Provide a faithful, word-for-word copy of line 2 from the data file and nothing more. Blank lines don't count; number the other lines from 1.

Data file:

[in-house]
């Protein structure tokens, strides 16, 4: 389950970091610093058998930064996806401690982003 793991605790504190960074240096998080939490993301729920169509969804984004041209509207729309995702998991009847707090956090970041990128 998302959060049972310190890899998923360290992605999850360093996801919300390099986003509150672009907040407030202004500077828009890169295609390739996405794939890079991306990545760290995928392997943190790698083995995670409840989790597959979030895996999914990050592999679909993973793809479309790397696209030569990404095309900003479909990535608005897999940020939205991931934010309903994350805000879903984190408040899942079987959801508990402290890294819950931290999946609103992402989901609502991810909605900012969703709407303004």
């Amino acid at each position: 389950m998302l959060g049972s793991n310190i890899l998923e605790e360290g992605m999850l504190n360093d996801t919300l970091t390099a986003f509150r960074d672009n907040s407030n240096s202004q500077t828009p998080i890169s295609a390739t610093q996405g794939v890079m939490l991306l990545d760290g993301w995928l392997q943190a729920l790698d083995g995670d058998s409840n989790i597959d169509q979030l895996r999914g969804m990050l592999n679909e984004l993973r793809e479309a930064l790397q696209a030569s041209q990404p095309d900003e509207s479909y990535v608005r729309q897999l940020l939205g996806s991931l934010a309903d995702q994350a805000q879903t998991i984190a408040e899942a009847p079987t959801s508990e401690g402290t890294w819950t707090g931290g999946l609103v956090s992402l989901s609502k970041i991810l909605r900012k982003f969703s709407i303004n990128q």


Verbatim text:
């Protein structure tokens, strides 16, 4: 389950970091610093058998930064996806401690982003 793991605790504190960074240096998080939490993301729920169509969804984004041209509207729309995702998991009847707090956090970041990128 998302959060049972310190890899998923360290992605999850360093996801919300390099986003509150672009907040407030202004500077828009890169295609390739996405794939890079991306990545760290995928392997943190790698083995995670409840989790597959979030895996999914990050592999679909993973793809479309790397696209030569990404095309900003479909990535608005897999940020939205991931934010309903994350805000879903984190408040899942079987959801508990402290890294819950931290999946609103992402989901609502991810909605900012969703709407303004």